This is not only unjust—it’s nonsensical as a matter of law. In 1982, the VRA was amended to make clear that a jurisdiction could be liable for vote dilution even if mapmakers drew districts with pure motives. What mattered was whether a map resulted in unequal electoral opportunity, not whether it was intended to do so. The Court’s new rule mistakes a “race-blind” process with race-equitable results. In short, the conservatives have rewritten the law and ignored both the text and purpose of the 1982 amendments by smuggling an intent test back into the VRA.
2. The new test could sow chaos and confusion—and that may be the point.
In the February Alabama case, Justices Kavanaugh and Alito called the Court’s existing VRA doctrine “notoriously unclear and confusing.” If last month’s Wisconsin decision was an attempt to provide “clarity,” we’re in for a bumpy ride.
To start, by downplaying the role of proportionality and elevating a new race-blind inquiry, the Court in Wisconsin Legislature does more than stack the deck against minority voters: it forces states (and courts) to grapple with two non-dispositive baselines rather than one. And when proportionality and race-neutrality predictably diverge, how should states (and courts) decide which is required? The Court doesn’t say. Instead, it simply notes that this question requires an “‘intensely local appraisal’ of the challenged district.”
This brings us to the other major piece of the totality framework: an “analysis [of] several factors enumerated in the Senate Report on the 1982 amendments to the VRA.” This “intensely local appraisal” is nothing new in VRA jurisprudence. But what the Court fails to acknowledge is that devaluing proportionality as a guidepost leaves enormous discretion to individual judges and increases the odds that outcomes will be unpredictable at best or predictably partisan at worst.
Moreover, the intensely local appraisal required by the VRA is antithetical to a “race-blind” inquiry. The Senate factors tell courts to carefully examine, among other things, “the history of official voting-related discrimination in the state,” “the extent to which minority group members bear the effects of discrimination in areas such as education, employment, and health,” and “the use of overt or subtle racial appeals in political campaigns.”
How should lower courts determine when this race-conscious inquiry is sufficient to override the race-blind inquiry? And after litigants assemble a robust race-conscious record and a court produces a multi-hundred-page opinion determining that additional opportunity districts above this new baseline are necessary, will the Court’s conservatives simply substitute their own judgment in yet another slapdash shadow docket decision?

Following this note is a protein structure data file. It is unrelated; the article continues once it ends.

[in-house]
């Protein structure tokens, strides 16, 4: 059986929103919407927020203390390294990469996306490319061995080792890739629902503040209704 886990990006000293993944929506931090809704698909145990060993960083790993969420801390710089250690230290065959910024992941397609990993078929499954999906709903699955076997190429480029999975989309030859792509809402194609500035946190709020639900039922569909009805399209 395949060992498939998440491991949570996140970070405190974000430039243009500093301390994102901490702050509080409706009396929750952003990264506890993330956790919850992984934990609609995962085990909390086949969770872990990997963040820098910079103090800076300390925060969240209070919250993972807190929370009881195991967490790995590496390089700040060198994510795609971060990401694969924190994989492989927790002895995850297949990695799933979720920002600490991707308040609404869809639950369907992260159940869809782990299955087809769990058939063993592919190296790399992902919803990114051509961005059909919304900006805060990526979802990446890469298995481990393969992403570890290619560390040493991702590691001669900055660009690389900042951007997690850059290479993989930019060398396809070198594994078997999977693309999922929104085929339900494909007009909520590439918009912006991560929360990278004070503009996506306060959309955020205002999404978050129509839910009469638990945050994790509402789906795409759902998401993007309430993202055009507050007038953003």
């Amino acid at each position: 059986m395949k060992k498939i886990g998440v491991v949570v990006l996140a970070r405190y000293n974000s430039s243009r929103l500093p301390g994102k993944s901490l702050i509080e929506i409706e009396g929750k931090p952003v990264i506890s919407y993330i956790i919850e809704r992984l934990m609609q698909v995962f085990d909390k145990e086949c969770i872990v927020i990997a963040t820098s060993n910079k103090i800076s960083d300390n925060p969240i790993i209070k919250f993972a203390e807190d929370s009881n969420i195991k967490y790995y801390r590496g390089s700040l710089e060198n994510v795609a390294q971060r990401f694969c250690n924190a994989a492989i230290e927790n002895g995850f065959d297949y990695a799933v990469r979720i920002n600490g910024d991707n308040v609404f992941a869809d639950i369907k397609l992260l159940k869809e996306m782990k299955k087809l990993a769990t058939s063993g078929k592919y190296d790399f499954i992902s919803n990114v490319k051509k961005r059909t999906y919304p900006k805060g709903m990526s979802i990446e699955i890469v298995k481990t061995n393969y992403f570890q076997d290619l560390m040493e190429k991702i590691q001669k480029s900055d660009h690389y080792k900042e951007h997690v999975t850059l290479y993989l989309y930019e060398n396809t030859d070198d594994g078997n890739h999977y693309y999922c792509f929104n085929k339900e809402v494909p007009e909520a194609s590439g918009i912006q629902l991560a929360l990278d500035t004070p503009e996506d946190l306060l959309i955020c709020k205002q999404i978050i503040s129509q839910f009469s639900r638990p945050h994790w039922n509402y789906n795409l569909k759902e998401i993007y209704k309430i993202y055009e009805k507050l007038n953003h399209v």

If all of this seems confusing and disheartening, you’re not alone. It’s almost as if the Supreme Court is preparing to say that the VRA itself—the “crown jewel” of the civil rights movement—is unconstitutional.
3. The new test points toward the conservative Justices’ ultimate goal: ending the proud legacy of the VRA not with a bang, but a whimper.
The conservative Justices have long evinced hostility towards race-conscious remedies, even when designed to rectify systemic discrimination. The worst-case scenario seemed to be that an emboldened Court would hold that race-conscious remedies violate the Fourteenth Amendment and strike down the VRA altogether.
But the decision in Wisconsin Legislature points to a potentially more pathetic demise: that the statute will be slowly drained of all its force, one disingenuous reinterpretation at a time.
Even the Fourteenth Amendment, which the Court has transformed into a tool to constrain the scope of the VRA, does not require “race-blind” redistricting (yet). So the notion that the VRA itself encourages race-blind redistricting as some kind of default setting is gob smacking.
Why would the Court do this? Why not just invalidate the VRA altogether?
To start, leaving the law technically in place while hollowing it out allows the Court’s conservatives to feign heroism. Striking down the VRA would be deeply controversial. But “saving” the VRA from invalidation through “narrowing” interpretations provides cover. Expect future caselaw heavy with chest-thumping about how the Court has exercised “judicial restraint” and honored the great history of the civil rights era.
Moreover, retaining a “VRA-in-name-only” validates the conservative Justices’ worldview. For Justices who imagine the country to be largely free of racial bias, what better proof than dwindling numbers of successful voting rights cases?
But most distressing is the possibility that the VRA’s reinterpretation will become a warning shot to Congress: “this far, and no further.” By purporting to save the VRA from unconstitutionality and—in a well-rehearsed ritual—arguing that any more expansive interpretation would “raise serious constitutional concerns,” the Court may hold the remnants of the historic law up as an admonition to those who would restore its full force.
The per curiam decision in Wisconsin Legislature is curt and cryptic. We read a great deal between the lines. If we are proved wrong, we will be the first to rejoice in our error. But the decision is no bolt in the dark. It is part of a story the Court has been telling for years. Disrupting that story is not impossible. But it will take fundamental changes to our system of representation. The kind of changes that come only with widespread mobilization and a renewed commitment to justice and equity. The kind of changes we haven’t seen since, well, 1965.